In another exchange, Yeltsin asks his US counterpart for a bit of financial help ahead of the 1996 presidential election: “Bill, for my election campaign, I urgently need for Russia a loan of $2.5 billion,” he said. Yeltsin added that he needed the money in order to pay pensions and government wages – obligations which, if left unfulfilled, would have likely led to his political ruin. Yeltsin also asks Clinton if he could “use his influence” to increase the size of an IMF loan to assist him during his re-election campaign.

Yeltsin questions NATO expansion

The future of NATO was still an open question in the years following the collapse of the Soviet Union, and conversations between Clinton and Yeltsin provide an illuminating backdrop to the current state of the curiously offensive ‘defensive alliance’ (spoiler alert: it expanded right up to Russia’s border).

In 1995, Yeltsin told Clinton that NATO expansion would lead to “humiliation” for Russia, noting that many Russians were fearful of the possibility that the alliance could encircle their country.

“It’s a new form of encirclement if the one surviving Cold War bloc expands right up to the borders of Russia. Many Russians have a sense of fear. What do you want to achieve with this if Russia is your partner? They ask. I ask it too: Why do you want to do this?” Yeltsin asked Clinton.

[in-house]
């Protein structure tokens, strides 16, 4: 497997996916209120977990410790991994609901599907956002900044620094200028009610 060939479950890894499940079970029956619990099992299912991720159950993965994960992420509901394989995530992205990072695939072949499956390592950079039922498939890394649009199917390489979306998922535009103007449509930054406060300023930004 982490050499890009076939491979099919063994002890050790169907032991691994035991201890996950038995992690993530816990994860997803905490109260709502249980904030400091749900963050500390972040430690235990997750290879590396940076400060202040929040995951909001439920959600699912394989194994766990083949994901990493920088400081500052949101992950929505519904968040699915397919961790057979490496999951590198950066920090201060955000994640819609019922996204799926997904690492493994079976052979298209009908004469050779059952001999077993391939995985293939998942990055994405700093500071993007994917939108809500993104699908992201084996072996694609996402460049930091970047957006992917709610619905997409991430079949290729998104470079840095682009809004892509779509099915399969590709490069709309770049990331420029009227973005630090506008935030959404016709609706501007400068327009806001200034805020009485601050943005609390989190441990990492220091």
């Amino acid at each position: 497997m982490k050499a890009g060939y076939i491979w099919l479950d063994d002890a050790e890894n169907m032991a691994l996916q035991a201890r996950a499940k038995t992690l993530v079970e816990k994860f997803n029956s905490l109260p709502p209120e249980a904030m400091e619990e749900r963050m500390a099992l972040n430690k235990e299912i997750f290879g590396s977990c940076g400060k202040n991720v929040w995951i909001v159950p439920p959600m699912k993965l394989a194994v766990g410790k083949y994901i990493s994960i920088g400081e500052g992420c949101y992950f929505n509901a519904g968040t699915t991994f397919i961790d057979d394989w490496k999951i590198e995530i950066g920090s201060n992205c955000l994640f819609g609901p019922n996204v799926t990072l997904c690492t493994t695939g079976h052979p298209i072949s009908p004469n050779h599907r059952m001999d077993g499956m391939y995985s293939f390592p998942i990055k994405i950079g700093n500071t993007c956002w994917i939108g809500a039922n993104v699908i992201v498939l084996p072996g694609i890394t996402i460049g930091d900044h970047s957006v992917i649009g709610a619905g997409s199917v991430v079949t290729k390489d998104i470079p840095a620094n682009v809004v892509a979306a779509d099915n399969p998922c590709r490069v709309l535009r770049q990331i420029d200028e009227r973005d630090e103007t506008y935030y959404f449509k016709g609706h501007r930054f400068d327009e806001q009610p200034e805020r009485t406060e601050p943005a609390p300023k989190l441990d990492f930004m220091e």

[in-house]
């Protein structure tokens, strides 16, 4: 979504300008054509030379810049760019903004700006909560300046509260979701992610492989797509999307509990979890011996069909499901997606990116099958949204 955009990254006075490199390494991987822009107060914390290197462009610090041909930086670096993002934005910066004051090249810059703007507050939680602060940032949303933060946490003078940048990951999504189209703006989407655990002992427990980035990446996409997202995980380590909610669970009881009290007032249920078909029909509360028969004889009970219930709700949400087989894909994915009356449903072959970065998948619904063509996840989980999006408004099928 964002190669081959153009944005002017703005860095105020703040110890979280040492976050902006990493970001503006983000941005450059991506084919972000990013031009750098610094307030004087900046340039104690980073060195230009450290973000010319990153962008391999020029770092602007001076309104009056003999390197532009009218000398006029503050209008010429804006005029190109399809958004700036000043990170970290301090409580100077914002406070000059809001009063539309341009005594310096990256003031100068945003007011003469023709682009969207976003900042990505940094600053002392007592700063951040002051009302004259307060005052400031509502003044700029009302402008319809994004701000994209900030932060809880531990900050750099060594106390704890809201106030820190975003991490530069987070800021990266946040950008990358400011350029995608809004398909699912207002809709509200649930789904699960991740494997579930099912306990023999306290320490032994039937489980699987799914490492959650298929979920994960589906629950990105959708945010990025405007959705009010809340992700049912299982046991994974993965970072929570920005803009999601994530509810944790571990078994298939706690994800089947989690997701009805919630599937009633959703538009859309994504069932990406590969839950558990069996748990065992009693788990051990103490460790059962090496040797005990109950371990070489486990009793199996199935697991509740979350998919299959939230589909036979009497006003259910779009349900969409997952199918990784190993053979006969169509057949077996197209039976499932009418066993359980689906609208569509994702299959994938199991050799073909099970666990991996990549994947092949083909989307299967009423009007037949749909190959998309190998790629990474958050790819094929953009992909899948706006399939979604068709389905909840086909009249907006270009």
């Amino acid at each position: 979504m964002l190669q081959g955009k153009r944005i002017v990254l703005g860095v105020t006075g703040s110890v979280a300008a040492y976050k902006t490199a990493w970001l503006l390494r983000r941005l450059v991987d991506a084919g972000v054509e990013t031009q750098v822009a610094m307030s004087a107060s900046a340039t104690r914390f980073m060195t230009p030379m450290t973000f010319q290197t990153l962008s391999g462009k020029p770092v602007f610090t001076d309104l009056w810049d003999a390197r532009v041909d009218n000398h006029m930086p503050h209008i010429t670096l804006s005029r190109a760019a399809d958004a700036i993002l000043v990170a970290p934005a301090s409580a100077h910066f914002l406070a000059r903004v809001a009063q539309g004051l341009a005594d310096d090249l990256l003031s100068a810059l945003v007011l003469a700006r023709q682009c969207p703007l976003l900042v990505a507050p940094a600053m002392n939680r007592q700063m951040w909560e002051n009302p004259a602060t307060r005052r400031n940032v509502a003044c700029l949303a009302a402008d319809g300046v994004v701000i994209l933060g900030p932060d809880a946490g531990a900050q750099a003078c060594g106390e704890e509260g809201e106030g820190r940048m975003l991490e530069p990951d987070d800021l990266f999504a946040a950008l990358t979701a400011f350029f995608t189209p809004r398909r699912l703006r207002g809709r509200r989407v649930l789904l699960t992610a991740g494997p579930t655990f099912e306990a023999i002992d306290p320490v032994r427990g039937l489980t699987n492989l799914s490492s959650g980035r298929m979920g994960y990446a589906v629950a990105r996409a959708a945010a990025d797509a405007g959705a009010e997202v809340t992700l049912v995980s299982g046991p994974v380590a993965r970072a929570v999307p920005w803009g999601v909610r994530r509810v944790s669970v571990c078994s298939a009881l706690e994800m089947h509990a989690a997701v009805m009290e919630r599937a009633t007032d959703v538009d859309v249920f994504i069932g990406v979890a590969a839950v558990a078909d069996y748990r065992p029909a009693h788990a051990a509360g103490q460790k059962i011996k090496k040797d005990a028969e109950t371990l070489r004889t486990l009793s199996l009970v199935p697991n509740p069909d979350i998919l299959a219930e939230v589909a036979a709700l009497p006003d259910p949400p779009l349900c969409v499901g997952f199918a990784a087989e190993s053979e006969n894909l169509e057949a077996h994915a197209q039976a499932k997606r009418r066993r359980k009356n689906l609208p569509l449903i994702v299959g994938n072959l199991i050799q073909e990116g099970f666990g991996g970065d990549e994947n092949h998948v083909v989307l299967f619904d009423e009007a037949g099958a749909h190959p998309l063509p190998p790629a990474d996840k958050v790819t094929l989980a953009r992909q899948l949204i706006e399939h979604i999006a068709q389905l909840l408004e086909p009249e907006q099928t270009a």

As the documents show, Yeltsin insisted that Russia had “no claims on other countries,” adding that it was “unacceptable” that the US was conducting naval drills near Crimea.

“It is as if we were training people in Cuba. How would you feel?” Yeltsin asked. The Russian leader then proposed a “gentleman’s agreement” that no former Soviet republics would join NATO.

Clinton refused the offer, saying: “I can’t make the specific commitment you are asking for. It would violate the whole spirit of NATO. I’ve always tried to build you up and never undermine you.”

NATO bombing of Yugoslavia turns Russia against the West

Although Clinton and Yeltsin enjoyed friendly relations, NATO’s bombing of Yugoslavia tempered Moscow’s enthusiastic partnership with the West.

“Our people will certainly from now have a bad attitude with regard to America and with NATO,” the Russian president told Clinton in March 1999. “I remember how difficult it was for me to try and turn the heads of our people, the heads of the politicians towards the West, towards the United States, but I succeeded in doing that, and now to lose all that.”

Yeltsin urged Clinton to renounce the strikes, for the sake of “our relationship” and “peace in Europe.”

“It is not known who will come after us and it is not known what will be the road of future developments in strategic nuclear weapons,” Yeltsin reminded his US counterpart.

But Clinton wouldn’t cede ground.